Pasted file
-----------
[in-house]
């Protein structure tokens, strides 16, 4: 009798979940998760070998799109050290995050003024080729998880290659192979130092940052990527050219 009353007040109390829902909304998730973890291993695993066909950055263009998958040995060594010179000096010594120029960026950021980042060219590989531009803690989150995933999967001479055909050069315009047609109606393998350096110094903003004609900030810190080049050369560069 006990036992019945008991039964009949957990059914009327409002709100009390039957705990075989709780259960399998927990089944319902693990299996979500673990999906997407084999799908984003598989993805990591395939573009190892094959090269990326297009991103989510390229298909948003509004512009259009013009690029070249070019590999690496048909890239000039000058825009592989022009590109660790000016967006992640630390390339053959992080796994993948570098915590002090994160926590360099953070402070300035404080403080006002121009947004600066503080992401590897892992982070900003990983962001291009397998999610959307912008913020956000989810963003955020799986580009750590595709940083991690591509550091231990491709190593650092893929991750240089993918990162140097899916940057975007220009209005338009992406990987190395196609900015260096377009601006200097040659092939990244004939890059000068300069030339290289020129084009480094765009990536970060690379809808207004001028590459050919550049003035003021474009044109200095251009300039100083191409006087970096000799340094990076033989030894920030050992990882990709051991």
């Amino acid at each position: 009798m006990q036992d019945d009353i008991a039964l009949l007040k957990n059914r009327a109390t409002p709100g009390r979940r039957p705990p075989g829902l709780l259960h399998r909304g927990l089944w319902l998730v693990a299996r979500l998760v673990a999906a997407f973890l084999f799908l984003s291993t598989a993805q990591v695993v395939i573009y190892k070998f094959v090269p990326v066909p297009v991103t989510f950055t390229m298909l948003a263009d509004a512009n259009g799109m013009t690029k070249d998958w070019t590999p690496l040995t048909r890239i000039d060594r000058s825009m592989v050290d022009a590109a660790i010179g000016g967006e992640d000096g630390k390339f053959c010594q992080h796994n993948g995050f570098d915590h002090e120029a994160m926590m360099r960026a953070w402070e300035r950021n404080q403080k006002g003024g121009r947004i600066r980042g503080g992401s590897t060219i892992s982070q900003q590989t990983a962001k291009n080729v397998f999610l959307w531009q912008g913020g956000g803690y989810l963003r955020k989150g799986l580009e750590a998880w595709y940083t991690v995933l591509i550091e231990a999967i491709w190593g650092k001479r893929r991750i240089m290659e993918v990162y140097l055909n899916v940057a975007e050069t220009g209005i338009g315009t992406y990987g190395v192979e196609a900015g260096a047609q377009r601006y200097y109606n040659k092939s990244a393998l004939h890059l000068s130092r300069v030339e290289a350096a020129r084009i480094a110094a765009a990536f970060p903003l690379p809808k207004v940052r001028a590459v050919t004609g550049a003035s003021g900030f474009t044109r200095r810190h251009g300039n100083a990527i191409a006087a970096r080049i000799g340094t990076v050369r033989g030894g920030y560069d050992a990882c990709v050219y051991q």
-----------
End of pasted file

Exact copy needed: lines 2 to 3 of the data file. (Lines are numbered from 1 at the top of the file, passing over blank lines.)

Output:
């Protein structure tokens, strides 16, 4: 009798979940998760070998799109050290995050003024080729998880290659192979130092940052990527050219 009353007040109390829902909304998730973890291993695993066909950055263009998958040995060594010179000096010594120029960026950021980042060219590989531009803690989150995933999967001479055909050069315009047609109606393998350096110094903003004609900030810190080049050369560069 006990036992019945008991039964009949957990059914009327409002709100009390039957705990075989709780259960399998927990089944319902693990299996979500673990999906997407084999799908984003598989993805990591395939573009190892094959090269990326297009991103989510390229298909948003509004512009259009013009690029070249070019590999690496048909890239000039000058825009592989022009590109660790000016967006992640630390390339053959992080796994993948570098915590002090994160926590360099953070402070300035404080403080006002121009947004600066503080992401590897892992982070900003990983962001291009397998999610959307912008913020956000989810963003955020799986580009750590595709940083991690591509550091231990491709190593650092893929991750240089993918990162140097899916940057975007220009209005338009992406990987190395196609900015260096377009601006200097040659092939990244004939890059000068300069030339290289020129084009480094765009990536970060690379809808207004001028590459050919550049003035003021474009044109200095251009300039100083191409006087970096000799340094990076033989030894920030050992990882990709051991």
């Amino acid at each position: 009798m006990q036992d019945d009353i008991a039964l009949l007040k957990n059914r009327a109390t409002p709100g009390r979940r039957p705990p075989g829902l709780l259960h399998r909304g927990l089944w319902l998730v693990a299996r979500l998760v673990a999906a997407f973890l084999f799908l984003s291993t598989a993805q990591v695993v395939i573009y190892k070998f094959v090269p990326v066909p297009v991103t989510f950055t390229m298909l948003a263009d509004a512009n259009g799109m013009t690029k070249d998958w070019t590999p690496l040995t048909r890239i000039d060594r000058s825009m592989v050290d022009a590109a660790i010179g000016g967006e992640d000096g630390k390339f053959c010594q992080h796994n993948g995050f570098d915590h002090e120029a994160m926590m360099r960026a953070w402070e300035r950021n404080q403080k006002g003024g121009r947004i600066r980042g503080g992401s590897t060219i892992s982070q900003q590989t990983a962001k291009n080729v397998f999610l959307w531009q912008g913020g956000g803690y989810l963003r955020k989150g799986l580009e750590a998880w595709y940083t991690v995933l591509i550091e231990a999967i491709w190593g650092k001479r893929r991750i240089m290659e993918v990162y140097l055909n899916v940057a975007e050069t220009g209005i338009g315009t992406y990987g190395v192979e196609a900015g260096a047609q377009r601006y200097y109606n040659k092939s990244a393998l004939h890059l000068s130092r300069v030339e290289a350096a020129r084009i480094a110094a765009a990536f970060p903003l690379p809808k207004v940052r001028a590459v050919t004609g550049a003035s003021g900030f474009t044109r200095r810190h251009g300039n100083a990527i191409a006087a970096r080049i000799g340094t990076v050369r033989g030894g920030y560069d050992a990882c990709v050219y051991q």